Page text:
Why Lakers Must Deal 1st Round Picks Amid Trade Rumors to Salvage Championship Hopes

Erik BeastonDecember 7, 2022

The Lakers' path to titles lies in their willingness to deal their coveted first-round picks.
David Liam Kyle/NBAE via Getty Images

The Los Angeles Lakers may be getting MVP-level play out of center Anthony Davis and have four-time NBA champ LeBron James leading the way, but their future title aspirations rest not with those all-world players. Instead, it's in the front office's willingness to look at a team built for the here and now and do what is necessary to maximize its potential.

To do so, it must examine its draft equity and decide when it is time to move its coveted first-round picks in 2027 and 2029.

Unfortunately, that appears to be a non-starter, if Fox Sports' Ric Bucher's report proves accurate: "[A] source familiar with the front office’s thinking said any deal that would have to involve one of the team’s future first-round picks 'ain’t happening.'"

The foundational pieces are there in Los Angeles. James and Davis are two of the best players in the world, the latter being one of the most dominant when he can stay healthy and on the court.

But two players do not make the team.

Sure, there is Patrick Beverley. Mr. Playoffs himself, but he is averaging 4.2 points per game, shooting 27.1 percent from the floor and, according to the same report from Bucher, could be on the trade block, although Bucher added the return for him is "not likely to be significant."

Bucher pointed out that the refusal to trade picks could be related to the team's general manager, Rob Pelinka, looking toward the future and "the inevitable post-LeBron rebuild." That raises the question: What was the point of bringing James into the fold, and mortgaging the immediate future by acquiring Davis, if not to win now while you have the greatest player of his generation at your disposal?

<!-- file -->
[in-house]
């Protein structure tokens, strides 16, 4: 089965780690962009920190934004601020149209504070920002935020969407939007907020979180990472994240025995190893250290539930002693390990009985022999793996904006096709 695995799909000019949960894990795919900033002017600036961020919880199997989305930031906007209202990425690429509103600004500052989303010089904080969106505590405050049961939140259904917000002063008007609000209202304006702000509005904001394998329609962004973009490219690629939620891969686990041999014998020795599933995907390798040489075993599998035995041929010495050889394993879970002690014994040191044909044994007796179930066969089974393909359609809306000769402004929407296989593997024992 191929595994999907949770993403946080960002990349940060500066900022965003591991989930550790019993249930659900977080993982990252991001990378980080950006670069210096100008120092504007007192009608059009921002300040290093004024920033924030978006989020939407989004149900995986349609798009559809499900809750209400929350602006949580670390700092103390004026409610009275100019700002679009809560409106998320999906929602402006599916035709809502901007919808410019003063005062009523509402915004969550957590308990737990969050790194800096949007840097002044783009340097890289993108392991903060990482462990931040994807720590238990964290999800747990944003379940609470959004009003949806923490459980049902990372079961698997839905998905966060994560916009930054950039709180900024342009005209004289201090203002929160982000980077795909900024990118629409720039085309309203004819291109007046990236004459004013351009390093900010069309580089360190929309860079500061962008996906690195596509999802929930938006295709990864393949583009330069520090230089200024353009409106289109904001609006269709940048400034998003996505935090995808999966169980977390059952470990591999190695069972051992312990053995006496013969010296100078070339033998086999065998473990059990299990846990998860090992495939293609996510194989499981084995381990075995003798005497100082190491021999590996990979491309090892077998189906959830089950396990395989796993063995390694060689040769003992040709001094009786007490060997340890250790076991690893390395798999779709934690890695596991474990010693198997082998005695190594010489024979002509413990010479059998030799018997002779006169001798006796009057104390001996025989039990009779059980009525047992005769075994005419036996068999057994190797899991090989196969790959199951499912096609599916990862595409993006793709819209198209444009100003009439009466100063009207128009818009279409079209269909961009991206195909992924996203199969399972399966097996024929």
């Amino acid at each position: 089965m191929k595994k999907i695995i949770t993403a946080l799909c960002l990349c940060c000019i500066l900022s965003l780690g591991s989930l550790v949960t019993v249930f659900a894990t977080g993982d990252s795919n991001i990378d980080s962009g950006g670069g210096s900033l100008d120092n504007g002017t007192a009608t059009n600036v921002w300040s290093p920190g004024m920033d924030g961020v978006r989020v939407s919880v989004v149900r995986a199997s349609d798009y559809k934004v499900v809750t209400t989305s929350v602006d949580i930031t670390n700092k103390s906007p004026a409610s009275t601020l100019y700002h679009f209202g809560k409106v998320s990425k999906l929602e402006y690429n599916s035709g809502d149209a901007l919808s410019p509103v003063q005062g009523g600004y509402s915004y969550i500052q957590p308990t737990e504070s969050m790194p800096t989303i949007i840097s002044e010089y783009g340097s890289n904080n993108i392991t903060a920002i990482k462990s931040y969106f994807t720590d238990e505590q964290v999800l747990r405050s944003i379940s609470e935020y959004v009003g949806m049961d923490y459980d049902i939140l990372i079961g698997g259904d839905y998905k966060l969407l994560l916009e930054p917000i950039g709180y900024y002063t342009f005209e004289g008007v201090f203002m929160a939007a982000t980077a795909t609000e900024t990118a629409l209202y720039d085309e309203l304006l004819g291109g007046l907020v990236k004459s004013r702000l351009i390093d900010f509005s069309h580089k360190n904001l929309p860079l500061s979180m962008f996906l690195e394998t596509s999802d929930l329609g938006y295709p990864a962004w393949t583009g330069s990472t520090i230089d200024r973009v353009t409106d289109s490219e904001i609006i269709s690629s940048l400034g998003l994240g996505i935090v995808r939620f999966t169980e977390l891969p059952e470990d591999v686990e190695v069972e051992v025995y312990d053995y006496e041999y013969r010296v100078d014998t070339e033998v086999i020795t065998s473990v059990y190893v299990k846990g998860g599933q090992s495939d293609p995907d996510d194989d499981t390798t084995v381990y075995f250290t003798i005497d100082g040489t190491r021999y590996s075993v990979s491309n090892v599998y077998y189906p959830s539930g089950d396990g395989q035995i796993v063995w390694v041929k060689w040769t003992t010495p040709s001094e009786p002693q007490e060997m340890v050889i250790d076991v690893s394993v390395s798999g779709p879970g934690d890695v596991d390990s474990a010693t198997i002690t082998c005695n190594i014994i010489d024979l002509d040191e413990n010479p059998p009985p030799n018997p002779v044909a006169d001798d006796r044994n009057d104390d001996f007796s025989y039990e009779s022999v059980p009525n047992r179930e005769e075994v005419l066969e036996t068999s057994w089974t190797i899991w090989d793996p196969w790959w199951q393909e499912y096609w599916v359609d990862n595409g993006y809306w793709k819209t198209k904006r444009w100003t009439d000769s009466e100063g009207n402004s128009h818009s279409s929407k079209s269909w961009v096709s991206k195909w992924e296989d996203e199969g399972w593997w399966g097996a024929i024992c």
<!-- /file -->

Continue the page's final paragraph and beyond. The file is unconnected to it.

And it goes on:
It would appear the wisest choice would be to surround James with the talent necessary to win a few championships while you still have him for, at least, the next two or three seasons.

ESPN's Zach Lowe reported on his The Lowe Post podcast that the Lakers have explored the potential of bringing DeMar DeRozan in, but they would need to part ways with the aforementioned picks to make a deal happen with Chicago.

Such a move would immediately improve the scoring issues facing the Lakers earlier in the season and give them a forward who can take the pressure off of James and Davis and win games on his own. It would also, according to Lowe, likely send Nikola Vučević to Los Angeles, where he could be more-than-capable relief behind Davis should injury strike or the big man simply needs a game off.

Both would be massive upgrades from what the Lakers have at their position currently and, assuming chemistry is not difficult to discover between all involved, would almost certainly make the Lakers a sudden favorite to emerge from the Western Conference.

Considering everyone from the players to the front office is in the business of winning and compiling titles, the idea of holding on to two draft picks some five years away in anticipation of your top star retiring or going elsewhere is in direct competition of that philosophy.

No matter how many times the team has struck gold and been able to acquire generational talent, the likelihood that James, a player and leader, walks through the door and can both keep it in title contention while recruiting players to come join him in the pursuit of greatness is low.

Regardless of how bumpy last season and the start to this one have been, it is still in the best interest of Pelinka and the rest of the Lakers organization to accumulate as many pieces as possible to take advantage of the rare foundation it has built before he becomes recognized forever as the front office suit that had James and did not make the necessary moves to win now and often with him.